Cabernet Sauvignon is typically aged in oak barrels, which help provide a smoky, spice-filled flavor.
What Are The Characteristics Of Cabernet Sauvignon Grapes?
Three characteristics set cabernet sauvignon grapes apart from other red wine grape varietals. The characteristics are as follows:
- Smaller Size
- These grapes are on the smaller end of the spectrum. They’re also hearty, so they can withstand any weather, insects, or infections that usually affect grapes.
- Delicious In Oak Barrels
- One of the primary characteristics of cabernet sauvignon is how well it ages in oak barrels. The smoky, vanilla, and baking spice aromas are part of what helps create cabernet sauvignon’s complex taste and fragrance. Additionally, oak barrel aging and fermenting help soften the tannins in a cab.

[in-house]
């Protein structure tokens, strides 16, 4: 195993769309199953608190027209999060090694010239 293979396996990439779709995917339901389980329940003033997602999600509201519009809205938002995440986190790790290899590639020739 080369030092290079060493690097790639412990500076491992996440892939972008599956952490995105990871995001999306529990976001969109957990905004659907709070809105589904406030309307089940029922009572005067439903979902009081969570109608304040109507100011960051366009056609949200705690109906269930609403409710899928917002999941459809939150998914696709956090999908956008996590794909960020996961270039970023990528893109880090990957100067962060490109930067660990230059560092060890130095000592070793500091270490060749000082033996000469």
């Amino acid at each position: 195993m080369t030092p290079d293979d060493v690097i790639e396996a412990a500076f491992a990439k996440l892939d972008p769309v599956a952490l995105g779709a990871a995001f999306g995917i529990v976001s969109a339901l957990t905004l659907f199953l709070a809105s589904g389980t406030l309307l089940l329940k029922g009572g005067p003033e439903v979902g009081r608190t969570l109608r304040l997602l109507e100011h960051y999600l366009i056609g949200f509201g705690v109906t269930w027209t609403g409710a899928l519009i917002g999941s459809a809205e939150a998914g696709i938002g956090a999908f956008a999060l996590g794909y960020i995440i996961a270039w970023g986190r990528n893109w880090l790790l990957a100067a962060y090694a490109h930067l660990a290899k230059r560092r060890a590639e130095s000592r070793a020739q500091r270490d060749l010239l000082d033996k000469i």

- Thick Grape Skins
- The thick black skin helps produce its high level of tannins, providing medium acidity. These thick skins also help the grapes be more sturdy so that they can thrive in various environments.
What Is Cabernet Sauvignon Supposed To Taste Like?
A typical cabernet sauvignon taste is dry, acidic, and complex. Its high tannins allow this wine to offer a complex taste.
When sipping cabernet sauvignon, expect a decadent taste and dark fruit flavors. Most cabs feature plum, black cherry, blackberry, spices, and vanilla as flavor notes. Additionally, you’ll likely come across a leather and tobacco aroma.
Tip: Cabernet sauvignon’s complex flavors are more apparent after decanting. Allow the bottle of cabernet sauvignon to sit in a decanter for at least 30 minutes before consuming it for the best flavor.
Wine Clubs – A Great Way To Sip Cabernet Sauvignon Wines!